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4 ways to see beyond product marketing in responsible investing

Fund names are often misleading, but fund holdings are a good guide

Investors can be forgiven for being confused about responsible investing (RI).

As more fund companies have launched clean energy and RI funds, there has been a lot said about the theme, but no clear definition of what’s involved.

ESG is one acronym that describes the way companies behave when it comes to the environment, their social responsibility to employees and customers, and how they are governed. Another is impact investing, which describes how a company behaves (ESG) as well as its actions, which includes what it makes. Impact investing can also be used to describe funds that focus only on climate change solutions.

That means a lot of different interpretations and conflicting investment advice. Some investments that sound good might not do much good for the environment or returns.

Two veterans of the responsible investing space offered their perspective: John Cook is senior vice president, portfolio manager and team co-lead with the Mackenzie Greenchip Team at Mackenzie Investments and Adelaide Chiu is vice president of responsible investing and ESG services at Northwest & Ethical Investments LP (NEI Investments) in Toronto. They offer some rules of thumb to help advisors and investors. The rules aren’t a substitute for research, but offer a quick way to see beyond product marketing to what a fund is trying to do.

1. ESG is how a company behaves, not what it makes

John Cook co-manages the MacKenzie Greenchip Global Environmental All Cap Fund. Credit: Supplied photo

Mr. Cook chooses companies that make products offering solutions to climate change for Mackenzie Greenchip Global Environmental All Cap Fund. The companies are also likely to score higher on ESG measures.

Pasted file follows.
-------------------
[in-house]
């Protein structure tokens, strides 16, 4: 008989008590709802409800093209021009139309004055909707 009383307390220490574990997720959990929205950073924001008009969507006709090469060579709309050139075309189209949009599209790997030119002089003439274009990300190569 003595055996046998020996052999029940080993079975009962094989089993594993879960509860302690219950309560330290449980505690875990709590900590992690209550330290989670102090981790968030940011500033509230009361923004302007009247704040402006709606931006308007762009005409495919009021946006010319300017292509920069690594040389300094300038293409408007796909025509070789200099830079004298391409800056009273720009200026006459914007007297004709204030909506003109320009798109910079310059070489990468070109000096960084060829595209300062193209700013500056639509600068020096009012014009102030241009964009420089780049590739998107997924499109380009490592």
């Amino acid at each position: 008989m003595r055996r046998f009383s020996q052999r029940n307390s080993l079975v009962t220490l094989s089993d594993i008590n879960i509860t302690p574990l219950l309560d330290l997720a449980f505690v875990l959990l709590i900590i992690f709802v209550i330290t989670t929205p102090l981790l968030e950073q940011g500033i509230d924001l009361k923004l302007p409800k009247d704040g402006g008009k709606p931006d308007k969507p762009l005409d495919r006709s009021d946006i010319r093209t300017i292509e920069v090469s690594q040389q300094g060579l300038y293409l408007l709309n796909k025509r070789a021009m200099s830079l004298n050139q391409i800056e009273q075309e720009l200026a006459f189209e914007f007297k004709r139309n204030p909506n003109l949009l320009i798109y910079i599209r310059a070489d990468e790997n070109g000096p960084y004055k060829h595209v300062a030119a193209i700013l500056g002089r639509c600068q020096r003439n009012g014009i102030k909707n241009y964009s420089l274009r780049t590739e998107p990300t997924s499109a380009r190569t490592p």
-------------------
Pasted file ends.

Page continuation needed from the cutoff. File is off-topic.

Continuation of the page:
He believes the distinction between behaviour and what a company makes to meet climate challenges is the most important criterion for investors. Mr. Cook and Greg Payne co-founded Toronto-based asset manager Greenchip Financial Corp. in 2008. It was acquired by Mackenzie Financial Corp. in 2020. They manage the successor Mackenzie Greenchip Global Environmental All Cap Fund, which has $1.9-billion in assets under management (AUM).

The companies that the Greenchip team invests in generate renewable power using solar, wind and hydro and make products that help build, manage and control these facilities. Other companies in the fund make components for electric cars and more energy efficient devices for homes and factories. They are technologies that help do more with less, Mr. Cook says.

“ESG and thematic investing are two very different approaches. They’re both necessary, but the challenge for investors is to realize the difference between them,” he says. “If you see Microsoft Corp., Apple Inc., Bank of America Corp., you know, you’re looking at an ESG portfolio. If you see Canadian Solar Inc., Siemens AG and utilities like Brookfield Renewable Partners LP, you’re looking at a thematic portfolio.”

2. Does the asset manager have a dedicated ESG team?

A dedicated ESG team is Ms. Chiu’s top criterion because it tells investors how serious the asset manager is about RI.

Along with that, investors should look at whether the asset manager does its own voting at annual meetings, or outsources that to a proxy advisory firm. A third criterion is whether the asset manager engages with companies on ESG issues and tracks progress on those that have been discussed.